Papua New Guinea will host the Pacific Islands Forum leaders’ summit this year. The Forum has avoided recognition of West Papua issues in its official pronouncements but discussion this year could be quite different if PNG, this year’s chair, campaigns for it.

PNG Prime Minister speaks up on West Papua was originally published on West Papua

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O’Niell Speaks Out on West Papua

Papua New Guinea’s Prime Minister Peter O’Neill did something remarkable last Thursday. In a wide-ranging policy speech at a leadership summit in Port Moresby, he acknowledged the oppression of the people of West Papua. It was the first time an incumbent prime minister of Papua New Guinea has spoken directly about the rights of West Papuans in a public forum:

Papua New Guinea today is a respected regional leader. After 40 years of undisturbed democracy, we are in a unique position to lead mature discussions on issues affecting our people in the region.

Our leading role in encouraging Fiji to return to a democratically elected government and voicing our concerns about the plight of our people in New Caledonia are examples of our growing influence. We have also participated in the restoration of democracy and law and order in countries like Vanuatu and Solomon Islands.

But sometimes we forgot our family, our brothers and sisters, especially those in West Papua.

I think as a country the time has come for us to speak about oppression our people. Pictures of brutality of our people appear daily on social media and yet we take no notice. We have the moral obligation to speak for those who are not allowed to talk. We must be the eyes for those who are blindfolded. Again, Papua New Guinea, as a regional leader, we must lead these discussions with our friends in a mature and engaging manner.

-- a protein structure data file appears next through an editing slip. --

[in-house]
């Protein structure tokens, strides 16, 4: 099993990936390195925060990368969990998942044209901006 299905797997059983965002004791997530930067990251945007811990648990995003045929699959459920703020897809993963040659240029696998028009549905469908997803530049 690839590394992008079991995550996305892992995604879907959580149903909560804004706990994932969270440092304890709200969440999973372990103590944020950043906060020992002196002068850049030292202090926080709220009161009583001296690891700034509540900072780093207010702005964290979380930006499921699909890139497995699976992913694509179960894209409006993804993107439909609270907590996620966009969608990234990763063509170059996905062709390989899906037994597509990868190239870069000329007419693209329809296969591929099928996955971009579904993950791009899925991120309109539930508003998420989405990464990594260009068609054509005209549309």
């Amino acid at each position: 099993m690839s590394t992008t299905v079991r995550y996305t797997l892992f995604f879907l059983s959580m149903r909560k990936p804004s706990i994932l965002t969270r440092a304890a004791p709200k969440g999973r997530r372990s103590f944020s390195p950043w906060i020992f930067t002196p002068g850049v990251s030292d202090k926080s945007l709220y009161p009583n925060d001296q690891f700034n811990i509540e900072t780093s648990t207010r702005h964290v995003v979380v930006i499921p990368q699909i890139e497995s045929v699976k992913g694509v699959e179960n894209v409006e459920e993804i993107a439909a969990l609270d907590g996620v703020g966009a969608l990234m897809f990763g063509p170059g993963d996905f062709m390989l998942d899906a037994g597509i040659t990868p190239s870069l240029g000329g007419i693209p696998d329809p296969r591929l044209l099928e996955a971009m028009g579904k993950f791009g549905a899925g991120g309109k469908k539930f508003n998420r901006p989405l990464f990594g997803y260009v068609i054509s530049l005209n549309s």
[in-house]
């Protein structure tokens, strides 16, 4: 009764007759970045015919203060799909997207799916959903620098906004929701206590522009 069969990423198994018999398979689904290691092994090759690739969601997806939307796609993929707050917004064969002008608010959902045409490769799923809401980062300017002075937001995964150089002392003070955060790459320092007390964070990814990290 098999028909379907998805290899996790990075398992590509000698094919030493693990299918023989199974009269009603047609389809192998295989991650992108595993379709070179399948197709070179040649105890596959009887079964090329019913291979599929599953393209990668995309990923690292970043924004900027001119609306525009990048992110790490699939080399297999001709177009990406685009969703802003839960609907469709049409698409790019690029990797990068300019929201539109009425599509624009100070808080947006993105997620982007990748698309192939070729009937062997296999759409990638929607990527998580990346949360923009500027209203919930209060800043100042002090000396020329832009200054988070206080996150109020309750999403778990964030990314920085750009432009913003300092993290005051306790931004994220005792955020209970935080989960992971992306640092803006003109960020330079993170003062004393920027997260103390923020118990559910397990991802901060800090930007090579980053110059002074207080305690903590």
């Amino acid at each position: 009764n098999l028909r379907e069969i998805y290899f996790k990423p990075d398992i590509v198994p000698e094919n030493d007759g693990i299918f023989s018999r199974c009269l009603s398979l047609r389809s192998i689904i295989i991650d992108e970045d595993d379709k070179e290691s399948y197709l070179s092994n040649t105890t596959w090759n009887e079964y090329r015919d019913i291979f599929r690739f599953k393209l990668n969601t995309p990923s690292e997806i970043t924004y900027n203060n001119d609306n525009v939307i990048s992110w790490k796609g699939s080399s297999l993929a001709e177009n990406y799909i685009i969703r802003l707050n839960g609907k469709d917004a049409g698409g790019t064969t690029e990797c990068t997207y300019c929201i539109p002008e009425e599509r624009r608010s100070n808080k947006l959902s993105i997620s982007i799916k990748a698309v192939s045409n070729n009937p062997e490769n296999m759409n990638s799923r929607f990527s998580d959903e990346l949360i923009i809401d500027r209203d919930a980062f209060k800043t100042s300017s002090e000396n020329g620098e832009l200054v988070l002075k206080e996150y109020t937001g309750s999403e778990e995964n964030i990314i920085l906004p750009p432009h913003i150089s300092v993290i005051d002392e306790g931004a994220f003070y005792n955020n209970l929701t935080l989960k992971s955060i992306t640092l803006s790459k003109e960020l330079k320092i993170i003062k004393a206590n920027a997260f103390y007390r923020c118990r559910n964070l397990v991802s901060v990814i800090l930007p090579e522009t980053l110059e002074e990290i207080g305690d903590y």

O’Neill was careful not to refer to independence or greater autonomy for West Papua. He also made no reference to the latest attempt by West Papuan independence groups to seek membership of the Melanesian Spearhead Group. But significantly, he referred to West Papuans as ‘family’, ‘brothers and sisters’ and ‘our people.’ This is not quite the same as questioning the sovereignty of Indonesia over West Papua but is a radical departure from previous language. It is notable that in the year that Papua New Guinea celebrates 40 years of independence from colonial rule, the Prime Minister of the most populous Melanesian state has sought to identify with Melanesian populations which are not yet independent – in New Caledonia and in West Papua.

Interestingly, O’Neill indicated he was concerned about the pictures of brutality appearing on social media. If his decision to speak out now was even in part inspired by the images of human rights abuses posted by supporters of West Papua on Facebook and Twitter, this is a breakthrough moment for the influence of activists who use social media for political advocacy in Papua New Guinea. Indeed, those who post pictures on social media of brutality that women experience in Papua New Guinea will hope the Prime Minister may be paying attention to them too.